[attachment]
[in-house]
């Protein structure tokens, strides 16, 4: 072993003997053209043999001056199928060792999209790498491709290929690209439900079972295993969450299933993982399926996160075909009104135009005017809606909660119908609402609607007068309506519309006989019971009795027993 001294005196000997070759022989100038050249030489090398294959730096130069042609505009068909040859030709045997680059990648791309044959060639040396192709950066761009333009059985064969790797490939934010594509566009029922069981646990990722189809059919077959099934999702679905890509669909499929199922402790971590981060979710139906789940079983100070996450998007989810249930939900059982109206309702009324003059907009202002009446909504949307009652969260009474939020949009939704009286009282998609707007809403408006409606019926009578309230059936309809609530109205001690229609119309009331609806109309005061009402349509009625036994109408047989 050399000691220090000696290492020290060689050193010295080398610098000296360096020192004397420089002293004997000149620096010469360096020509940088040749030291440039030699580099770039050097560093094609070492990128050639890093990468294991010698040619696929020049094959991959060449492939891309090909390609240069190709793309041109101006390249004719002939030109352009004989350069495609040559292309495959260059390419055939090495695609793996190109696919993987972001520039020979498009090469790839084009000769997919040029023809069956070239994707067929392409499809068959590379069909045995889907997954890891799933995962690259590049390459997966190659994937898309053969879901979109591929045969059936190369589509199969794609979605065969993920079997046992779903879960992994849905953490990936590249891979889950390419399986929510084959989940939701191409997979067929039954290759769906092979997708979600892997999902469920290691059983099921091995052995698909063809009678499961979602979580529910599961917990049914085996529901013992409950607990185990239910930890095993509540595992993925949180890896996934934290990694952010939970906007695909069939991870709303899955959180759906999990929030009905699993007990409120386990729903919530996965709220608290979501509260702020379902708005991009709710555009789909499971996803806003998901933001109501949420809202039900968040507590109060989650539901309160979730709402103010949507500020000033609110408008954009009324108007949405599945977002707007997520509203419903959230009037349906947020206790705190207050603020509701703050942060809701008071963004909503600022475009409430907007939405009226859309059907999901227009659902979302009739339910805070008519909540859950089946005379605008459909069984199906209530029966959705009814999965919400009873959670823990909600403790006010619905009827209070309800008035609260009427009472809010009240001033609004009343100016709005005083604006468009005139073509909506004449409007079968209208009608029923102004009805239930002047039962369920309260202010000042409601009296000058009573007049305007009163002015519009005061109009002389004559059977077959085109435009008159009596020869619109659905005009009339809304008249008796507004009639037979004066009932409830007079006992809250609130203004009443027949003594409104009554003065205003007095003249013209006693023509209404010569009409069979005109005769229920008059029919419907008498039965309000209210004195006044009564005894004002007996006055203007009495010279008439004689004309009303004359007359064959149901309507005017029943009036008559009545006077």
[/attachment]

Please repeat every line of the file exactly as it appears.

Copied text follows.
[in-house]
């Protein structure tokens, strides 16, 4: 072993003997053209043999001056199928060792999209790498491709290929690209439900079972295993969450299933993982399926996160075909009104135009005017809606909660119908609402609607007068309506519309006989019971009795027993 001294005196000997070759022989100038050249030489090398294959730096130069042609505009068909040859030709045997680059990648791309044959060639040396192709950066761009333009059985064969790797490939934010594509566009029922069981646990990722189809059919077959099934999702679905890509669909499929199922402790971590981060979710139906789940079983100070996450998007989810249930939900059982109206309702009324003059907009202002009446909504949307009652969260009474939020949009939704009286009282998609707007809403408006409606019926009578309230059936309809609530109205001690229609119309009331609806109309005061009402349509009625036994109408047989 050399000691220090000696290492020290060689050193010295080398610098000296360096020192004397420089002293004997000149620096010469360096020509940088040749030291440039030699580099770039050097560093094609070492990128050639890093990468294991010698040619696929020049094959991959060449492939891309090909390609240069190709793309041109101006390249004719002939030109352009004989350069495609040559292309495959260059390419055939090495695609793996190109696919993987972001520039020979498009090469790839084009000769997919040029023809069956070239994707067929392409499809068959590379069909045995889907997954890891799933995962690259590049390459997966190659994937898309053969879901979109591929045969059936190369589509199969794609979605065969993920079997046992779903879960992994849905953490990936590249891979889950390419399986929510084959989940939701191409997979067929039954290759769906092979997708979600892997999902469920290691059983099921091995052995698909063809009678499961979602979580529910599961917990049914085996529901013992409950607990185990239910930890095993509540595992993925949180890896996934934290990694952010939970906007695909069939991870709303899955959180759906999990929030009905699993007990409120386990729903919530996965709220608290979501509260702020379902708005991009709710555009789909499971996803806003998901933001109501949420809202039900968040507590109060989650539901309160979730709402103010949507500020000033609110408008954009009324108007949405599945977002707007997520509203419903959230009037349906947020206790705190207050603020509701703050942060809701008071963004909503600022475009409430907007939405009226859309059907999901227009659902979302009739339910805070008519909540859950089946005379605008459909069984199906209530029966959705009814999965919400009873959670823990909600403790006010619905009827209070309800008035609260009427009472809010009240001033609004009343100016709005005083604006468009005139073509909506004449409007079968209208009608029923102004009805239930002047039962369920309260202010000042409601009296000058009573007049305007009163002015519009005061109009002389004559059977077959085109435009008159009596020869619109659905005009009339809304008249008796507004009639037979004066009932409830007079006992809250609130203004009443027949003594409104009554003065205003007095003249013209006693023509209404010569009409069979005109005769229920008059029919419907008498039965309000209210004195006044009564005894004002007996006055203007009495010279008439004689004309009303004359007359064959149901309507005017029943009036008559009545006077």